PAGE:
Published on March 9, 2016 by

Why fundraising appeal metrics suck

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During a masterclass with Roger Craver of The Agitator fame, one of the things he talked about was the reliance on lag indicators.

Lag indicators are things like appeal metrics – income raised, response rate, average gift.

Or the traditional RFM (recency, frequency and monetary value) model often used during data selection for an appeal.

But these measures only give you a snapshot of what donors have done in the past. They don’t give you a view of how they will behave in future.

I’m not saying you shouldn’t track these things. But relying on them alone to make decisions is not enough.

Here’s why.

Average gift up, number of donors down

When a new client asks me to write an appeal letter, it's often because their last appeal performed worse than expected.

Working together, we often have great success in improving appeal income.

But occasionally it doesn’t work out that way.

The appeal flops.

Upon looking closer, I can see much bigger problems.

For example, Charity M raised more funds last year from its major appeal than the year before. But it still wasn’t as good as 5 years ago.

When we examine the number of donors that gave, we find it has dropped from 510 to 400. That’s a decrease of over 20%.

BIG warning sign.

Charity M has a retention issue.

“But we raised more money! The average gift is up! Our donors are giving us more of their cash!

No.

Your most loyal donors are giving you more of their hard-earned cash. The ones who are still interested but less passionate have stopped giving.

And if you can look back further, you can see this scenario has been happening bit by bit over several years. More donors dropping off each year.

I usually find this scenario goes hand-in-hand with a charity that does very little in the way of donor nurture. Little or bad reporting back to donors. Bad thank you processes. Lack of staff dedicated to donor care.

Sometimes it takes a few years for this to really show up in income figures. Because the overall income is stable or only a bit lower and average gift is high, everyone thinks all is dandy.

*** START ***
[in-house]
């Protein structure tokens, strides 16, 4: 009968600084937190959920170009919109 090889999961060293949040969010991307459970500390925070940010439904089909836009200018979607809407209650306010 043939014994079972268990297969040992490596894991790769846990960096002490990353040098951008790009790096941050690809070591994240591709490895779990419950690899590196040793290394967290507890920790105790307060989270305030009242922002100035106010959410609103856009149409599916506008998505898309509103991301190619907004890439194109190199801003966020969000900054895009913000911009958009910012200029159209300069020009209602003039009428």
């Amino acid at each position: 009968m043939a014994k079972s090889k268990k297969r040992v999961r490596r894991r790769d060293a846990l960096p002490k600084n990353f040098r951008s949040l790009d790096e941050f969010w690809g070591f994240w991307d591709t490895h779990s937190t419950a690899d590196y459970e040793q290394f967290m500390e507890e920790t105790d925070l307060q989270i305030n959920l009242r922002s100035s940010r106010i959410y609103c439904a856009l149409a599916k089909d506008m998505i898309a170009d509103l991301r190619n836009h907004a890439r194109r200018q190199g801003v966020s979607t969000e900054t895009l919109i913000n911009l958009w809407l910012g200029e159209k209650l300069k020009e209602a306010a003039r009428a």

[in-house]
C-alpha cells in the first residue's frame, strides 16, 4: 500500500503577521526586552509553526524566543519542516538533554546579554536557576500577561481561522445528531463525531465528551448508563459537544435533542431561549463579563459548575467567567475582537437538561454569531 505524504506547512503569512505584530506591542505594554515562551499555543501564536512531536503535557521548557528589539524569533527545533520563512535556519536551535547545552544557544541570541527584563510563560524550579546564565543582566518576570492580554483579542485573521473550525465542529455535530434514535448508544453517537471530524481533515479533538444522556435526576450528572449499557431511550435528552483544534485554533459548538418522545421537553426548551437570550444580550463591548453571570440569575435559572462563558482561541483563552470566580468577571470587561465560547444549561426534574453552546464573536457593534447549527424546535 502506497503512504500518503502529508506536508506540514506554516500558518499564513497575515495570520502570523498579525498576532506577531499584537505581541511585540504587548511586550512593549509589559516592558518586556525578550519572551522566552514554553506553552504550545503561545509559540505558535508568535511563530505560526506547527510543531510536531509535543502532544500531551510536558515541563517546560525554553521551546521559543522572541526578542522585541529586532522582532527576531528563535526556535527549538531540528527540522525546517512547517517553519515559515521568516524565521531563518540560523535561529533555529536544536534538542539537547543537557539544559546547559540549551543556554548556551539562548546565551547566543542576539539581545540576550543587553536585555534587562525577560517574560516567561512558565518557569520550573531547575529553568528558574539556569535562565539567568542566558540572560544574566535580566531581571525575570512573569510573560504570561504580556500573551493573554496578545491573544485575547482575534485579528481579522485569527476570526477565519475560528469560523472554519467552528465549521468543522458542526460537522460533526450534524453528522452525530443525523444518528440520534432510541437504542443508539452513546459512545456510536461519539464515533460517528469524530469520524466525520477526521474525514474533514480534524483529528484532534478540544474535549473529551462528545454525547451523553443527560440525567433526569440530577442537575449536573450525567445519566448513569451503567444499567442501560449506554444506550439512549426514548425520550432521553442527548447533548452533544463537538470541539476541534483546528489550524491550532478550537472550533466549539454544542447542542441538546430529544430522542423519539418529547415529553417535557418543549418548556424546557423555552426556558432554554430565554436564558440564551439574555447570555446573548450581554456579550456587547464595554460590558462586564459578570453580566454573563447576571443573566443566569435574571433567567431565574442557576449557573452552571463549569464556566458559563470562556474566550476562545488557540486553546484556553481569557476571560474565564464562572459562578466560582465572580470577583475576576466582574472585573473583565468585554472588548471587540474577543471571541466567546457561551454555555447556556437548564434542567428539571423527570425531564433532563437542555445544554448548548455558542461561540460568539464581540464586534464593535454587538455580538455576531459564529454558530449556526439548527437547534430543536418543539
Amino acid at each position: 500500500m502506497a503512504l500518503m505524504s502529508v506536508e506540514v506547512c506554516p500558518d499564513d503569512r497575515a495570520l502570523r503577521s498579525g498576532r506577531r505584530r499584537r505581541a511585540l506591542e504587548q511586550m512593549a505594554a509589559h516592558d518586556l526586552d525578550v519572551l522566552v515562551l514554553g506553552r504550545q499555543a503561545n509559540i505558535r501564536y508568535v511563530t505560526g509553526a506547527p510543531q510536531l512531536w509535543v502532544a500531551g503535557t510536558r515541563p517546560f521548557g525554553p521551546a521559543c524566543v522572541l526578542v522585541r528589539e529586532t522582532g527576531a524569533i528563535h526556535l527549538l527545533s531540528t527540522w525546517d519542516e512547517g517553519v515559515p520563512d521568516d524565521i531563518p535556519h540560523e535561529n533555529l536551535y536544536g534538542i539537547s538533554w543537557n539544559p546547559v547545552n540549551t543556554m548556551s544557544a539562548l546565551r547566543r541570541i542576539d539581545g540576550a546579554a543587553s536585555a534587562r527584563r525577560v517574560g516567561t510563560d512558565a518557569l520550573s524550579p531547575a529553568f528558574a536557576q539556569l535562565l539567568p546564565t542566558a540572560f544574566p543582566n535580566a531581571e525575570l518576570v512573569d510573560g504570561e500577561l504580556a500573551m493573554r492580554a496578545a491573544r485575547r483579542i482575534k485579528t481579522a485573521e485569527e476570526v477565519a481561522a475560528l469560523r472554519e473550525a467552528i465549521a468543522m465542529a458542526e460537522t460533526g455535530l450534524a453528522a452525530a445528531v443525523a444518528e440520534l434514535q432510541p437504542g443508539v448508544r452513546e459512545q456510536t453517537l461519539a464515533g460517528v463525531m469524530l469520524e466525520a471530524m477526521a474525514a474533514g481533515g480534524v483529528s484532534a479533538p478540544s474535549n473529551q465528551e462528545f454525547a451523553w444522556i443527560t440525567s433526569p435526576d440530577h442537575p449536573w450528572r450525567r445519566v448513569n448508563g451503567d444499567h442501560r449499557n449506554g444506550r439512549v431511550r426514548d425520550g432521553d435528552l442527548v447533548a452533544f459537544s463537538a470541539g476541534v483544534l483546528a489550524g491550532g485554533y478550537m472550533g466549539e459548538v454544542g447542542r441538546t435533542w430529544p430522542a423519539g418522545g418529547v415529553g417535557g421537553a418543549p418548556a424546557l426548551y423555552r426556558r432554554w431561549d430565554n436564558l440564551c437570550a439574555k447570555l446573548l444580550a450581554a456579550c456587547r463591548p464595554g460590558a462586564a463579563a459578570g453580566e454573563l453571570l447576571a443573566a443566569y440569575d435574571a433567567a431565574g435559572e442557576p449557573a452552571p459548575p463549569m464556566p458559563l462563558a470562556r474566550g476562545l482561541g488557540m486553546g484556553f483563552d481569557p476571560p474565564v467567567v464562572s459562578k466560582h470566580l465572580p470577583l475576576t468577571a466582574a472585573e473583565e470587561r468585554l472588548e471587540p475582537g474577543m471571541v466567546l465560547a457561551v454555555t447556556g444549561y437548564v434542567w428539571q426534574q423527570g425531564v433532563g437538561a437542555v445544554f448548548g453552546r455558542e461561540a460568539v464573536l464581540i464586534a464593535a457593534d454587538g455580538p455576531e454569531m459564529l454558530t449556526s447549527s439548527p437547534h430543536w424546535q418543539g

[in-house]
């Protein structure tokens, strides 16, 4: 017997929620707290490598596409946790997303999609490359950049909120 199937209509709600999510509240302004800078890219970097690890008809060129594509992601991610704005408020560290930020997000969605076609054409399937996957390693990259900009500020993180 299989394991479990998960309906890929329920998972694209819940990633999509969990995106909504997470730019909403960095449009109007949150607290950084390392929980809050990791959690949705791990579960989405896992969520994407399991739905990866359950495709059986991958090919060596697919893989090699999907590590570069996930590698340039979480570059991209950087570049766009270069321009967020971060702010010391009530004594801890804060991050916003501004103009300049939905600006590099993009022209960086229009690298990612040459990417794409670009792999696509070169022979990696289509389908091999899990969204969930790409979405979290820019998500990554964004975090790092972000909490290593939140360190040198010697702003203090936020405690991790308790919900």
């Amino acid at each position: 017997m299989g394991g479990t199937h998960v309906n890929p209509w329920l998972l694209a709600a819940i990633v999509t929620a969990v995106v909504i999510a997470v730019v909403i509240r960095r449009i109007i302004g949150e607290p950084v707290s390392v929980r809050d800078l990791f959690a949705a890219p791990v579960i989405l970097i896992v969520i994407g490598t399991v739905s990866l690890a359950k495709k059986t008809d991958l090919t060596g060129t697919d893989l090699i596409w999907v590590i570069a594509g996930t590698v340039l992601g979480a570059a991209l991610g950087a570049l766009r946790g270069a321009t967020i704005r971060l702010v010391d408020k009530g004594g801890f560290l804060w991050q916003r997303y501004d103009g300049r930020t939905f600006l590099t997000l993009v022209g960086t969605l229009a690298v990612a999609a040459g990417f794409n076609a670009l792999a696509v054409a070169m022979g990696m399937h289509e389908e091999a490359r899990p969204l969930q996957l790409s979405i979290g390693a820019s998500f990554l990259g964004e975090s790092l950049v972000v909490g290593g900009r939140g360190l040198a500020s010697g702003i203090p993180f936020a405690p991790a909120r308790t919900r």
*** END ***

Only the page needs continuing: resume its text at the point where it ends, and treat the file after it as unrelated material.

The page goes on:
But eventually it catches up with you. Suddenly even your most loyal donors start dropping off too.

So by the time Charity M comes to me for help, they’re actually in dire trouble. But often they don’t even realise it.

No wonder the appeal performs badly.

But if they’d been measuring donor attitudes – a lead indicator – towards Charity M, they would have known they had a problem much earlier.

Now when I see this “average gift up, number of donors down” pattern in past results, I tell the client that we may be able to temporarily increase appeal income.

But I warn them. Even the best-written, most emotionally engaging direct mail appeal won’t fix their retention problems.

Appeal income down, mail frequency up

Another issue with relying on appeal income.

Most non-profits I start working with are not mailing enough.

So we increase the number of mailings a year.

But if Charity P starts mailing more appeals, income from individual appeals may start to drop.

If you go from 2 to 4 appeals a year, normally you’d see no drop. How about 6 appeals a year? No drop.

Once you start getting towards 8-10 or more, you may (note I said, MAY) start to see a drop.

So Charity P’s appeal this year technically performed worse than last year’s.

But overall, Charity P raised more money because it mailed more.

You’re communicating more frequently with donors. Hopefully, you show them how their gifts are making a difference. You’re providing them with more opportunities to give.

You can see why relying on appeal income alone is useless in this scenario.

Instead, Charity P should be measuring lifetime value. With the increase in the number of appeals, the total the donor gives to you over a number of years rises.

And do you have a strong upgrade program to convert donors to monthly giving, major gifts and bequests? If so, donor lifetime value should skyrocket.

Even if individual appeal income results are down.

By the way, don’t use this as an excuse to mail less. You need to test and work out what number of mailings gives you the best outcome taking into account income, expenses and ROI.

Most charities could add at least 2 mailings to their appeal schedule and not see a blip in appeal results.

So that’s why you should not rely on lag indicators alone. You should also be measuring donor attitudes and lifetime value.

A thank you to Roger Craver from The Agitator for banging on about the right metrics to use.

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